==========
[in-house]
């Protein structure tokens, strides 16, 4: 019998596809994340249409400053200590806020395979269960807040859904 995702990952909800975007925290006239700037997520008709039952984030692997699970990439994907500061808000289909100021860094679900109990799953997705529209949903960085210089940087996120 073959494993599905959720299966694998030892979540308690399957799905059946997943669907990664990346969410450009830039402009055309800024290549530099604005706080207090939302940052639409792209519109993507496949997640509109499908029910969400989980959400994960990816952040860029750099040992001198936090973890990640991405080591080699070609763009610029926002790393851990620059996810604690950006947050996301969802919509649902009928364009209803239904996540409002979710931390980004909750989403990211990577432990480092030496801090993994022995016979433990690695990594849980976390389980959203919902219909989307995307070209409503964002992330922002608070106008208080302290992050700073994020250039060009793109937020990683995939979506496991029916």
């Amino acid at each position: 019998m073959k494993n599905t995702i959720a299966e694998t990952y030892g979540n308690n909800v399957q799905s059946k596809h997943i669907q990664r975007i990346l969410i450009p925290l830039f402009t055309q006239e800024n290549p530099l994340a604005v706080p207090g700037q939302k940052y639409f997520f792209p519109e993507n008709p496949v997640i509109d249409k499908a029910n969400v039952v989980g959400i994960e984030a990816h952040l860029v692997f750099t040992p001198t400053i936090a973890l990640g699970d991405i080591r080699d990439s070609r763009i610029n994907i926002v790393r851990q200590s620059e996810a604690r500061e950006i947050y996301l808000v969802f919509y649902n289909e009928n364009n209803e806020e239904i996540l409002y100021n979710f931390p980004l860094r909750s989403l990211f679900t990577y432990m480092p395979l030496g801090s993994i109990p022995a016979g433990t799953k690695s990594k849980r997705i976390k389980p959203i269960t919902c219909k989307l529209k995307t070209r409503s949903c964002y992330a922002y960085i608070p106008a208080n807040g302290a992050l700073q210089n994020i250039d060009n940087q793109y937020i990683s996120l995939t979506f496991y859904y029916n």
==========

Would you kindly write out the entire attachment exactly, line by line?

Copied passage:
[in-house]
């Protein structure tokens, strides 16, 4: 019998596809994340249409400053200590806020395979269960807040859904 995702990952909800975007925290006239700037997520008709039952984030692997699970990439994907500061808000289909100021860094679900109990799953997705529209949903960085210089940087996120 073959494993599905959720299966694998030892979540308690399957799905059946997943669907990664990346969410450009830039402009055309800024290549530099604005706080207090939302940052639409792209519109993507496949997640509109499908029910969400989980959400994960990816952040860029750099040992001198936090973890990640991405080591080699070609763009610029926002790393851990620059996810604690950006947050996301969802919509649902009928364009209803239904996540409002979710931390980004909750989403990211990577432990480092030496801090993994022995016979433990690695990594849980976390389980959203919902219909989307995307070209409503964002992330922002608070106008208080302290992050700073994020250039060009793109937020990683995939979506496991029916």
């Amino acid at each position: 019998m073959k494993n599905t995702i959720a299966e694998t990952y030892g979540n308690n909800v399957q799905s059946k596809h997943i669907q990664r975007i990346l969410i450009p925290l830039f402009t055309q006239e800024n290549p530099l994340a604005v706080p207090g700037q939302k940052y639409f997520f792209p519109e993507n008709p496949v997640i509109d249409k499908a029910n969400v039952v989980g959400i994960e984030a990816h952040l860029v692997f750099t040992p001198t400053i936090a973890l990640g699970d991405i080591r080699d990439s070609r763009i610029n994907i926002v790393r851990q200590s620059e996810a604690r500061e950006i947050y996301l808000v969802f919509y649902n289909e009928n364009n209803e806020e239904i996540l409002y100021n979710f931390p980004l860094r909750s989403l990211f679900t990577y432990m480092p395979l030496g801090s993994i109990p022995a016979g433990t799953k690695s990594k849980r997705i976390k389980p959203i269960t919902c219909k989307l529209k995307t070209r409503s949903c964002y992330a922002y960085i608070p106008a208080n807040g302290a992050l700073q210089n994020i250039d060009n940087q793109y937020i990683s996120l995939t979506f496991y859904y029916n």